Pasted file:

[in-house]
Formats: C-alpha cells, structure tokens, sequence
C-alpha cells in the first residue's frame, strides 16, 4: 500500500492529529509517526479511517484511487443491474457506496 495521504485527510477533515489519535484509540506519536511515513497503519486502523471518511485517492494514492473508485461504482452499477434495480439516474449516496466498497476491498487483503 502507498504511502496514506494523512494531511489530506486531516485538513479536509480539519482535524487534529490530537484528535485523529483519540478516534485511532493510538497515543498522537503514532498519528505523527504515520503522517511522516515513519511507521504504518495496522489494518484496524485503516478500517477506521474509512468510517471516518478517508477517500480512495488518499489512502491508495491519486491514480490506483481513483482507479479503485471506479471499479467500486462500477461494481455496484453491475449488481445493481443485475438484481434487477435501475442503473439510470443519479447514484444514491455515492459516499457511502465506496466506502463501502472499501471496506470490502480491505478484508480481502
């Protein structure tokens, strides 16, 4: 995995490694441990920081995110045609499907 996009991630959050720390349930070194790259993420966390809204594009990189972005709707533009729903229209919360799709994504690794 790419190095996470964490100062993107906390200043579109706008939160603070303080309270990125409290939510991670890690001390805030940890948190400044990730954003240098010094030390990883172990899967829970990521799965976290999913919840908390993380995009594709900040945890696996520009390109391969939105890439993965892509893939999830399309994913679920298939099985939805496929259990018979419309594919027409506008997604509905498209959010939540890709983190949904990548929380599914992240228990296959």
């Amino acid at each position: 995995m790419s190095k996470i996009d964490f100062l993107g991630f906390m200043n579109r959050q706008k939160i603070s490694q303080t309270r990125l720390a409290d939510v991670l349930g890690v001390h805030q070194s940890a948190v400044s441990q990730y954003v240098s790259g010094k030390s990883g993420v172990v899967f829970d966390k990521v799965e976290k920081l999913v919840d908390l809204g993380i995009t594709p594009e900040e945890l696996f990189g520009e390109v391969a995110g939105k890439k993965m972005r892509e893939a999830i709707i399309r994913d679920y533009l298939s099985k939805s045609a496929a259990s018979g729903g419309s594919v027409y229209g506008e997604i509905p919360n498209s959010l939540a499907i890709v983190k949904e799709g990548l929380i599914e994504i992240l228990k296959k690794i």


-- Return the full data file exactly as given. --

[in-house]
Formats: C-alpha cells, structure tokens, sequence
C-alpha cells in the first residue's frame, strides 16, 4: 500500500492529529509517526479511517484511487443491474457506496 495521504485527510477533515489519535484509540506519536511515513497503519486502523471518511485517492494514492473508485461504482452499477434495480439516474449516496466498497476491498487483503 502507498504511502496514506494523512494531511489530506486531516485538513479536509480539519482535524487534529490530537484528535485523529483519540478516534485511532493510538497515543498522537503514532498519528505523527504515520503522517511522516515513519511507521504504518495496522489494518484496524485503516478500517477506521474509512468510517471516518478517508477517500480512495488518499489512502491508495491519486491514480490506483481513483482507479479503485471506479471499479467500486462500477461494481455496484453491475449488481445493481443485475438484481434487477435501475442503473439510470443519479447514484444514491455515492459516499457511502465506496466506502463501502472499501471496506470490502480491505478484508480481502
């Protein structure tokens, strides 16, 4: 995995490694441990920081995110045609499907 996009991630959050720390349930070194790259993420966390809204594009990189972005709707533009729903229209919360799709994504690794 790419190095996470964490100062993107906390200043579109706008939160603070303080309270990125409290939510991670890690001390805030940890948190400044990730954003240098010094030390990883172990899967829970990521799965976290999913919840908390993380995009594709900040945890696996520009390109391969939105890439993965892509893939999830399309994913679920298939099985939805496929259990018979419309594919027409506008997604509905498209959010939540890709983190949904990548929380599914992240228990296959």
């Amino acid at each position: 995995m790419s190095k996470i996009d964490f100062l993107g991630f906390m200043n579109r959050q706008k939160i603070s490694q303080t309270r990125l720390a409290d939510v991670l349930g890690v001390h805030q070194s940890a948190v400044s441990q990730y954003v240098s790259g010094k030390s990883g993420v172990v899967f829970d966390k990521v799965e976290k920081l999913v919840d908390l809204g993380i995009t594709p594009e900040e945890l696996f990189g520009e390109v391969a995110g939105k890439k993965m972005r892509e893939a999830i709707i399309r994913d679920y533009l298939s099985k939805s045609a496929a259990s018979g729903g419309s594919v027409y229209g506008e997604i509905p919360n498209s959010l939540a499907i890709v983190k949904e799709g990548l929380i599914e994504i992240l228990k296959k690794i």